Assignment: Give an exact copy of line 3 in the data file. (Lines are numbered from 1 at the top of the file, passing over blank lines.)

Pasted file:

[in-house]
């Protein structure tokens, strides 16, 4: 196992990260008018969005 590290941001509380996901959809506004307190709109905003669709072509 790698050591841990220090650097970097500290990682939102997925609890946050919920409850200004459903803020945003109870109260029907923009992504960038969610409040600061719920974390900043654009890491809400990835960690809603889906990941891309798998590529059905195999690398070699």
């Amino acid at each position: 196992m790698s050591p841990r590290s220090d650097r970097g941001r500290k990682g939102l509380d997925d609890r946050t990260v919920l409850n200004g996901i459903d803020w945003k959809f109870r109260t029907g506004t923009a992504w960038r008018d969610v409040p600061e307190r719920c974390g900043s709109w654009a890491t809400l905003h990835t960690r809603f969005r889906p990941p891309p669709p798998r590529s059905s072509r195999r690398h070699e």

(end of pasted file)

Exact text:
């Amino acid at each position: 196992m790698s050591p841990r590290s220090d650097r970097g941001r500290k990682g939102l509380d997925d609890r946050t990260v919920l409850n200004g996901i459903d803020w945003k959809f109870r109260t029907g506004t923009a992504w960038r008018d969610v409040p600061e307190r719920c974390g900043s709109w654009a890491t809400l905003h990835t960690r809603f969005r889906p990941p891309p669709p798998r590529s059905s072509r195999r690398h070699e």